Design and Implementation of Robotank for Room Monitoring and Exploration

Main Article Content

M. Nur Imam DJ
Dadan Nur Ramadhan
Sugondo Hadiyoso


A robot is a mechanical device that can perform physical tasks, either autonomously or with human control. Robots began to be used for monitoring in areas that have narrow spaces and/or dangerous areas. So that this robot must be able to carry out monitoring with a remote control system. Therefore, in this study, a robotank is designed that can perform space exploration with remote control. Robotank is designed to use a track and wheel that can pass through various terrains and it has dimensions of 11.8 x 10.8 x 9.1 cm. Robotank is equipped with a camera to monitor in real-time. Robotank can move from one point to another by controlling using a remote control system with a maximum distance of 20 meters in line of sight terrain and 16 meters in non-line of site fields, with an average speed of 0.84 m/s. Robotank can work for 1 hour 52 minutes. With this robotank, it is hoped that it can be used for exploration of areas or rooms that have small spaces and dangerous.


Download data is not yet available.

Article Details

How to Cite
M. N. Imam DJ, D. Ramadhan, and S. Hadiyoso, “Design and Implementation of Robotank for Room Monitoring and Exploration”, INFOTEL, vol. 13, no. 3, Aug. 2021.


[1] M. O. Qureshi and R. S. Syed, “The impact of robotics on employment and motivation of employees in the service sector, with special reference to health care,” Saf. Health Work, vol. 5, no. 4, pp. 198–202, 2014.
[2] I. Benaoumeur, A. F. Zoubir, and H. E. Amar Reda, “Remote control of mobile robot using the Virtual Reality,” Int. J. Electr. Comput. Eng., vol. 5, no. 5, pp. 1062–1074, 2015.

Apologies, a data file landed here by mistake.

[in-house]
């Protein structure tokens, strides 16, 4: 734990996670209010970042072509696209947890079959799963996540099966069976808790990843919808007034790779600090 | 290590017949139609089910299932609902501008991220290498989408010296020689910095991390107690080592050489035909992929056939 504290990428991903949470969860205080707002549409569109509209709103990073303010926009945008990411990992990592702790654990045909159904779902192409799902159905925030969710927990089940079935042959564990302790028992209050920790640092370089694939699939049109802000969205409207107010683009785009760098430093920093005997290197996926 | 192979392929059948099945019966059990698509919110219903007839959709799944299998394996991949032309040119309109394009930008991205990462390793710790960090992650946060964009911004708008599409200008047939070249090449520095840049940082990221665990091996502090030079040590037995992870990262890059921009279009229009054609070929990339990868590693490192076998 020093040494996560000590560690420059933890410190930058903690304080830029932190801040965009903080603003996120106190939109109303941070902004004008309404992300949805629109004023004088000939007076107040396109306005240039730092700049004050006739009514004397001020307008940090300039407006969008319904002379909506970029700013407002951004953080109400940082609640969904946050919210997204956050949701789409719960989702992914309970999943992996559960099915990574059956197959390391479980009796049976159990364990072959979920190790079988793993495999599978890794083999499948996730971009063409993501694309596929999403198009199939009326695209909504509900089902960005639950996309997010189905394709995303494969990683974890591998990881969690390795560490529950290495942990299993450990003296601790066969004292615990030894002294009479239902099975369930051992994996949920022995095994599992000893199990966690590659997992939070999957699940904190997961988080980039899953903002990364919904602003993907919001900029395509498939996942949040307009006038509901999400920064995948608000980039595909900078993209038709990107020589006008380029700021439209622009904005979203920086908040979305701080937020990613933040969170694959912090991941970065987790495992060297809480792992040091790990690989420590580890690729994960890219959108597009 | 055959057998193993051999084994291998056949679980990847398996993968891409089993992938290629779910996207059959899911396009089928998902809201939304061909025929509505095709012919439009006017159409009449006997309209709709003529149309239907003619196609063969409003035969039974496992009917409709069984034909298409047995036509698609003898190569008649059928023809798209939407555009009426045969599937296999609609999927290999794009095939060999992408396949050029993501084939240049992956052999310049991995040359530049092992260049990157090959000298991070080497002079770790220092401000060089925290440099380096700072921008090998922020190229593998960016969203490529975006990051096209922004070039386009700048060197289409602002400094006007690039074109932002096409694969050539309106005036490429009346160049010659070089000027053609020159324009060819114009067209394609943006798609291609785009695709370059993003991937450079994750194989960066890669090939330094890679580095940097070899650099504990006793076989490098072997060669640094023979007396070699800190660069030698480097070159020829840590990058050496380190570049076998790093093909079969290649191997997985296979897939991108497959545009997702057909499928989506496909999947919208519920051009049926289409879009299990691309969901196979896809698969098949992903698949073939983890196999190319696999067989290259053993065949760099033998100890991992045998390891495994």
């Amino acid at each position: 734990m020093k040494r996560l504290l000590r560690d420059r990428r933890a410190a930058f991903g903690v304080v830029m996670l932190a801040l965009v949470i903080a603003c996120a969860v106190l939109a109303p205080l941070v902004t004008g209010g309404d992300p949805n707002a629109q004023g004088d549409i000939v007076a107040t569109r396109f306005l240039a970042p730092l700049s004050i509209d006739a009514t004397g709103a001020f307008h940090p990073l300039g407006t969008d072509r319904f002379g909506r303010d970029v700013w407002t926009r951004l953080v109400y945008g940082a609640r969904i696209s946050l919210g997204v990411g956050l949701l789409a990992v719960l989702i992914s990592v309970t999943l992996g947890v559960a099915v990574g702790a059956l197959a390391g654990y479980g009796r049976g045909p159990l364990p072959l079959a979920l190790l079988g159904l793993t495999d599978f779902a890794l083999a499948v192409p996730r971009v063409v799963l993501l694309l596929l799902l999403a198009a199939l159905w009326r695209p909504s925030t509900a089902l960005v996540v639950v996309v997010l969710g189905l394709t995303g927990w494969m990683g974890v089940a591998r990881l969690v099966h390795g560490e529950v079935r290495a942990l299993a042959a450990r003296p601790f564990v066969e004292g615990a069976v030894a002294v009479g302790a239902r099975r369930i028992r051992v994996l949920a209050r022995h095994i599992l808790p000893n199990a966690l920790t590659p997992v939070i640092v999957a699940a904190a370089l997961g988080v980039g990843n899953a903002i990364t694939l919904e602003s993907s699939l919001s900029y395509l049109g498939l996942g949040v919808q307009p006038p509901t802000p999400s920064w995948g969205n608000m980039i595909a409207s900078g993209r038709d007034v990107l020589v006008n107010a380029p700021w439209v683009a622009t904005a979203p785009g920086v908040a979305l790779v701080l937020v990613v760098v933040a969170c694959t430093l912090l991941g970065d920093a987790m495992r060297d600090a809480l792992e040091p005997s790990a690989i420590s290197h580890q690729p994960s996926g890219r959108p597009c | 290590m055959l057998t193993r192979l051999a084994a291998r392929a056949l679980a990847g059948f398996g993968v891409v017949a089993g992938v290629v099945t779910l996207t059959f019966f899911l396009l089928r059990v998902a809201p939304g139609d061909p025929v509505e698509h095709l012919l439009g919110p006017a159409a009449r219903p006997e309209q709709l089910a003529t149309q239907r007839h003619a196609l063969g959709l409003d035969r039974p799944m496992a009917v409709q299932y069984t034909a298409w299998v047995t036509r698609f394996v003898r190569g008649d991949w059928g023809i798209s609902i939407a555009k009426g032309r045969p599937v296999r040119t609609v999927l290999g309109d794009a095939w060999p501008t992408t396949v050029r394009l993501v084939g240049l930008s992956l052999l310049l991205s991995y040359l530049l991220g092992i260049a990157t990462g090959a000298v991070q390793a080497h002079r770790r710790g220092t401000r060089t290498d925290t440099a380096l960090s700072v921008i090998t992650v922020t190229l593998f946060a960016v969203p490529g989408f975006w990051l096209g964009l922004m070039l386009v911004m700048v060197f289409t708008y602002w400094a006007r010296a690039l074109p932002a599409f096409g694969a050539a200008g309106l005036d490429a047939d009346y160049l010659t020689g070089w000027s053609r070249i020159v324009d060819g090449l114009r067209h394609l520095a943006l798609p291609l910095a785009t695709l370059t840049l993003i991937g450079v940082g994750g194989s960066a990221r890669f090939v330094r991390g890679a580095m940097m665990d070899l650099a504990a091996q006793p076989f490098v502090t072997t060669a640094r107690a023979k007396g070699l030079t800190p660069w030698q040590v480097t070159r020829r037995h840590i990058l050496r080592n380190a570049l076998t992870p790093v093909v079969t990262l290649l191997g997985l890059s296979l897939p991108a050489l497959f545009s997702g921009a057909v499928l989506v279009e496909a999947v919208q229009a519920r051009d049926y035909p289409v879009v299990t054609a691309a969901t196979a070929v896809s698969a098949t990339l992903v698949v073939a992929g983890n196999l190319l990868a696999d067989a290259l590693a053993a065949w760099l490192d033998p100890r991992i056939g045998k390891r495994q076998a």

[3] A. M. López et al., “Exploring the Seafloor with Underwater Robots,” Comput. Vis. Veh. Technol., no. February, pp. 75–99, 2017.
[4] O. Alvear, N. R. Zema, E. Natalizio, and C. T. Calafate, “Using UAV-based systems to monitor air pollution in areas with poor accessibility,” J. Adv. Transp., vol. 2017, pp. 1–14, 2017.
[5] M. Nagai, A. Witayangkurn, K. Honda, and R. Shibasaki, “UAV-based sensor web monitoring system,” Int. J. Navig. Obs., vol. 2012, pp. 1–7, 2012.
[6] R. Diya and J. M. Jafferson, “Development of Autonomous Underwater Robot with minimum sensing devices,” Int. J. Eng. Tech. Res., vol. 7, no. 4, pp. 41–43, 2017.
[7] R. Pérez-Alcocer, L. A. Torres-Méndez, E. Olguín-Díaz, and A. A. Maldonado-Ramírez, “Vision-Based Autonomous Underwater Vehicle Navigation in Poor Visibility Conditions Using a Model-Free Robust Control,” J. Sensors, vol. 2016, pp. 1–16, 2016.
[8] Y. Ratnasari et al., “N3-AUV (Nusantara 3-Autonomous Underwater Vehicle): Design and implementation for underwater exploration,” IOP Conf. Ser. Earth Environ. Sci., vol. 429, no. 1, pp. 1–7, 2020.
[9] P. J. B. Sánchez, M. Papaelias, and F. P. G. Márquez, “Autonomous underwater vehicles: Instrumentation and measurements,” IEEE Instrum. Meas. Mag., vol. 23, no. 2, pp. 105–114, 2020.
[10] K. Yamamoto and T. Aoki, “Development of novel mobile robot with semicircular wheels,” ROBOMECH J., vol. 7, no. 1, pp. 1–11, 2020.
[11] F. Rubio, F. Valero, and C. Llopis-Albert, “A review of mobile robots: Concepts, methods, theoretical framework, and applications,” Int. J. Adv. Robot. Syst., vol. 16, no. 2, pp. 1–22, 2019.
[12] S. Böttcher, Principles of robot locomotion. 2006.
[13] P. Wieber et al., “Modeling and Control of Legged Robots,” in Springer Handbook of Robotics, Springer International Publishing, 2020, pp. 1203–1234.
[14] T. B. Sheridan, “Human–Robot Interaction: Status and Challenges,” Hum. Factors, vol. 58, no. 4, pp. 525–532, 2016, doi: 10.1177/0018720816644364.
[15] M. Ben-Ari and F. Mondada, “Elements of Robotics,” in Elements of Robotics, 2017, pp. 1–308.